Does your VMS need a Map-Based User Interface?

There are many pressing needs in today’s security environment including how to do more with less, managing a vast array of increasing complex sensors and ensuring verification of security events before committing resources. A map-based graphical user interface used in conjunction with a video management system, can help address these issues.

What is a map-based VMS?
So what is a map-based GUI (graphical user interface) anyway?  A simple way to understand the idea is to compare it against a traditional video management user interface.

Interface Comparison

User Interface 1: Traditional VMS                      User Interface 2: Map-Based Geographical Interface

In looking at the traditional interface on the left, can you determine what has just taken place? There are many cameras displayed. It appears one is in an alarm state and has a textual alarm description.

How about the map-based interface on the right? Even on this small image, chances are you can see that there is a person in the parking lot, which has triggered an alarm. The human is walking north while being monitored by a camera. It also appears to be a textual description of the alarm and images / video displaying the target.

Which interface provides a more complete picture of the event? In a security situation, where seconds count, which interface would be most valuable to your response team? Chances are, from an effectiveness standpoint, the map-based GUI would win out. So let’s take a closer look.

Key Attributes of Map-Based GUIs
Just as the name implies and our example highlights, a VMS with a map-based user interface, utilizes a map with the area of interest as a primary means to monitor and react to situations.  In much the same way using a map when driving to a new location can be much more informative versus merely having a textual description of the route, a map-based user interface presents a wealth of information in a very efficient and understandable manner.  Although functionality varies between manufacturers, systems typically provide several key capabilities:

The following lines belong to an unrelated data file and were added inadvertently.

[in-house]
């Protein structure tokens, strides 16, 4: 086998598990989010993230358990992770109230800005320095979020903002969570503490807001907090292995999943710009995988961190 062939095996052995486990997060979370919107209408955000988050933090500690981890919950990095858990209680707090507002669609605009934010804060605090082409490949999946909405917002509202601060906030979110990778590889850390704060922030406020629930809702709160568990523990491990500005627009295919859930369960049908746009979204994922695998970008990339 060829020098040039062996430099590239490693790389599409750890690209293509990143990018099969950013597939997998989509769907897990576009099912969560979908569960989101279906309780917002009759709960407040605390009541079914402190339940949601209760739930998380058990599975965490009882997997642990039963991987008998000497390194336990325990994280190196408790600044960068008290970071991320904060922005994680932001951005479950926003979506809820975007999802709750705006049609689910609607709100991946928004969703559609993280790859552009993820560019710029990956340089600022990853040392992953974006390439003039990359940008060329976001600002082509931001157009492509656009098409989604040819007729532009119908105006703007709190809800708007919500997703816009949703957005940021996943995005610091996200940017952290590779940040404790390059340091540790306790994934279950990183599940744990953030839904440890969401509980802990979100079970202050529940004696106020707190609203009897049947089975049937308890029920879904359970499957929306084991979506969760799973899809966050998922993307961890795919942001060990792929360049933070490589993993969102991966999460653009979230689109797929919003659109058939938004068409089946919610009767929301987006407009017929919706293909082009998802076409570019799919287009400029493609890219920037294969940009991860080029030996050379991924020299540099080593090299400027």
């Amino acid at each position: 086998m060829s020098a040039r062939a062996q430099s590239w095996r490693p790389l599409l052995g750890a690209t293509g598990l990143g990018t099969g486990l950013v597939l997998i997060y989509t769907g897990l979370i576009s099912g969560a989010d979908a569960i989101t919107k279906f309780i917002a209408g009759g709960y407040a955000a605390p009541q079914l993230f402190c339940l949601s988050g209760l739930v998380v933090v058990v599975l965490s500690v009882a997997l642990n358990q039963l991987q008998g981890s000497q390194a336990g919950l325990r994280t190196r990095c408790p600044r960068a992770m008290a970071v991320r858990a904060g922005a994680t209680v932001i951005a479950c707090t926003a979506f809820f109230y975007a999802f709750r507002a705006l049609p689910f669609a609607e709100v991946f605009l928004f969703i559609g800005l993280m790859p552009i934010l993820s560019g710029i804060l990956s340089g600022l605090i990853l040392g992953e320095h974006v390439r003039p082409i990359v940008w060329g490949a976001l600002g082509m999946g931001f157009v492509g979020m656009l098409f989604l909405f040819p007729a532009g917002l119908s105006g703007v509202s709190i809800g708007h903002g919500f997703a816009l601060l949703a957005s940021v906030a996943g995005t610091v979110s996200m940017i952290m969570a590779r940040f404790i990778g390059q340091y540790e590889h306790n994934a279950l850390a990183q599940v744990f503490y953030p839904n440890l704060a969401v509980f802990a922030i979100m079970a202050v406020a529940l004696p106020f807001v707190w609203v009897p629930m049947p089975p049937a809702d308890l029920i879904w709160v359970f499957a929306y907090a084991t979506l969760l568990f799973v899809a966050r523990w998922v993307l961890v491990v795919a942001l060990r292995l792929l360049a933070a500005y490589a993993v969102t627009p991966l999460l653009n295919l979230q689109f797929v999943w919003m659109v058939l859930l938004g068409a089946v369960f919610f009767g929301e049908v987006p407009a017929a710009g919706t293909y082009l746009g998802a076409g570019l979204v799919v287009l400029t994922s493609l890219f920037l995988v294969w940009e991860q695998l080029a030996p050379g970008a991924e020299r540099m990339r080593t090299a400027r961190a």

Display of static site data
The ability to have a reference map of your facility as part of your monitoring operations is, in itself, very valuable. Adding key items, such as, camera locations, fence sensor locations and even door entry points, greatly improves your understanding of security events as they happen.

Real time target identification and tracking
The use of video analytics to provide video detection and detailed target information is not a new technology, however, what is new is taking this data and animating it in real time on your site map. Target animation can include attributes such as current target location, target type (person, car, or truck), speed, direction and historical path. These systems can also be used with GPS-enabled security assets to display real-time locations of friendly assets, such as, officers on foot or car-based patrols.

Real time sensor control and animation
Map-Based GUIs also include the capability to control sensors directly from the map, and provide real time animation. This precludes the need to change to a different interface or user screen to interact with sensors during security operations. For example, PTZ cameras are controllable from the map by selecting the desired camera then clicking on the location of the map where you want the camera pointed. Likewise, doors or gates can be locked/unlocked using this same point and click method. In all cases, the real time state of the sensor is displayed, including camera frustum, zoom level and/or door state.

Ability to add and display operator data
There are many other visual aids that can be accommodated within a map-based GUI. Items like detection zones, special landmark indicators, temporary event locations, paths / routes, etc.  These types of aids may be of interest system wide, or just to an individual user.  The ability to add these types of graphical elements to aid in both day-to-day operations or in event response is easily accommodated by map-based systems.